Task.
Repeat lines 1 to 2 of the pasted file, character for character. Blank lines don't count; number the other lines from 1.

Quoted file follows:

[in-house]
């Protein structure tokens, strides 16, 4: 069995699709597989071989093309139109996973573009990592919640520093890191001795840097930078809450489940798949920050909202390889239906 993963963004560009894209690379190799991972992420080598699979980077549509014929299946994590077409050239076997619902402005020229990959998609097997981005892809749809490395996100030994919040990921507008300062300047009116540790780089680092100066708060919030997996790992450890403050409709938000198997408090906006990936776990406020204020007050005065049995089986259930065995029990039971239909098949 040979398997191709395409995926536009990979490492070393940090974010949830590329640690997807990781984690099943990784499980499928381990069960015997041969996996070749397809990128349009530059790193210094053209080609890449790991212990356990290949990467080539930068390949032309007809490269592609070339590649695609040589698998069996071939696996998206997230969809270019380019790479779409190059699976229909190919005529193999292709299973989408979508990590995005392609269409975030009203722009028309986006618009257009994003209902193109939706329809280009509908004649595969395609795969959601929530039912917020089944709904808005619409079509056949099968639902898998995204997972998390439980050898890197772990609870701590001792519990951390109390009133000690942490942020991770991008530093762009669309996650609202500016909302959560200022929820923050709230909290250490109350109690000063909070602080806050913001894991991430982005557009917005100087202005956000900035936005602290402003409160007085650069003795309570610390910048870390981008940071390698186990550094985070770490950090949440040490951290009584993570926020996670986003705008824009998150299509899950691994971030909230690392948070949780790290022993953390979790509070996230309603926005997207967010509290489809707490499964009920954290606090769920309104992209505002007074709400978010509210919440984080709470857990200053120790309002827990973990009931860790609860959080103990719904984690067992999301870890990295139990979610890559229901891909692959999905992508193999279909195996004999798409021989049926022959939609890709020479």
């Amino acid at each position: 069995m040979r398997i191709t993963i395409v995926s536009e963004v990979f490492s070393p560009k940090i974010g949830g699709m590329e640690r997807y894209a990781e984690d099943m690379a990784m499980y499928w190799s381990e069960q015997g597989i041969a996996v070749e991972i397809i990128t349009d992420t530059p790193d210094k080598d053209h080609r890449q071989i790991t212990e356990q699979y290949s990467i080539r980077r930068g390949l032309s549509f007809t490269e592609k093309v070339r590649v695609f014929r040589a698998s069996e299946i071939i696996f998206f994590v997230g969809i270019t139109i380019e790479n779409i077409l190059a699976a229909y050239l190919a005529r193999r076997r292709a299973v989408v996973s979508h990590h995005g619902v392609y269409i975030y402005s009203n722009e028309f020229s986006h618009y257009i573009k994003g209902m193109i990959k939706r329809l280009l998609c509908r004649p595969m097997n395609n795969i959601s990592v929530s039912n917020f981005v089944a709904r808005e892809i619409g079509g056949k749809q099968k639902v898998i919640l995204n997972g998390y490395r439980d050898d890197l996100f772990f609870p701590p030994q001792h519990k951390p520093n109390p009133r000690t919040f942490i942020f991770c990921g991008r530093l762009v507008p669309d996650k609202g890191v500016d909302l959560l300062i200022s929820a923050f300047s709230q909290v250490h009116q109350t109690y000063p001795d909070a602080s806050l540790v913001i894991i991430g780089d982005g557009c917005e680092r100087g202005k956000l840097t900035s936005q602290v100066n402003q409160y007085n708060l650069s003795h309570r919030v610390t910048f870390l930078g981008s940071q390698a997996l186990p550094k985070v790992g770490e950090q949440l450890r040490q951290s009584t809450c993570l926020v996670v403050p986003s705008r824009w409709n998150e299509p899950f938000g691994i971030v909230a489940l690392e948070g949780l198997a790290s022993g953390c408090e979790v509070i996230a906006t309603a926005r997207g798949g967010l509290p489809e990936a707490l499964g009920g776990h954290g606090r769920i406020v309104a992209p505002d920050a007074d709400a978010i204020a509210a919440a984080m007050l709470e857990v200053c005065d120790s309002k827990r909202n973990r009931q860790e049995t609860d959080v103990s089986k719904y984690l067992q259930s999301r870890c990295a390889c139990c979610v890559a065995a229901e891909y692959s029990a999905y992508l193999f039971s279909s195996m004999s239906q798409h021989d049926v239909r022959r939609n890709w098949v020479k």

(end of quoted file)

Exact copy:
[in-house]
């Protein structure tokens, strides 16, 4: 069995699709597989071989093309139109996973573009990592919640520093890191001795840097930078809450489940798949920050909202390889239906 993963963004560009894209690379190799991972992420080598699979980077549509014929299946994590077409050239076997619902402005020229990959998609097997981005892809749809490395996100030994919040990921507008300062300047009116540790780089680092100066708060919030997996790992450890403050409709938000198997408090906006990936776990406020204020007050005065049995089986259930065995029990039971239909098949 040979398997191709395409995926536009990979490492070393940090974010949830590329640690997807990781984690099943990784499980499928381990069960015997041969996996070749397809990128349009530059790193210094053209080609890449790991212990356990290949990467080539930068390949032309007809490269592609070339590649695609040589698998069996071939696996998206997230969809270019380019790479779409190059699976229909190919005529193999292709299973989408979508990590995005392609269409975030009203722009028309986006618009257009994003209902193109939706329809280009509908004649595969395609795969959601929530039912917020089944709904808005619409079509056949099968639902898998995204997972998390439980050898890197772990609870701590001792519990951390109390009133000690942490942020991770991008530093762009669309996650609202500016909302959560200022929820923050709230909290250490109350109690000063909070602080806050913001894991991430982005557009917005100087202005956000900035936005602290402003409160007085650069003795309570610390910048870390981008940071390698186990550094985070770490950090949440040490951290009584993570926020996670986003705008824009998150299509899950691994971030909230690392948070949780790290022993953390979790509070996230309603926005997207967010509290489809707490499964009920954290606090769920309104992209505002007074709400978010509210919440984080709470857990200053120790309002827990973990009931860790609860959080103990719904984690067992999301870890990295139990979610890559229901891909692959999905992508193999279909195996004999798409021989049926022959939609890709020479």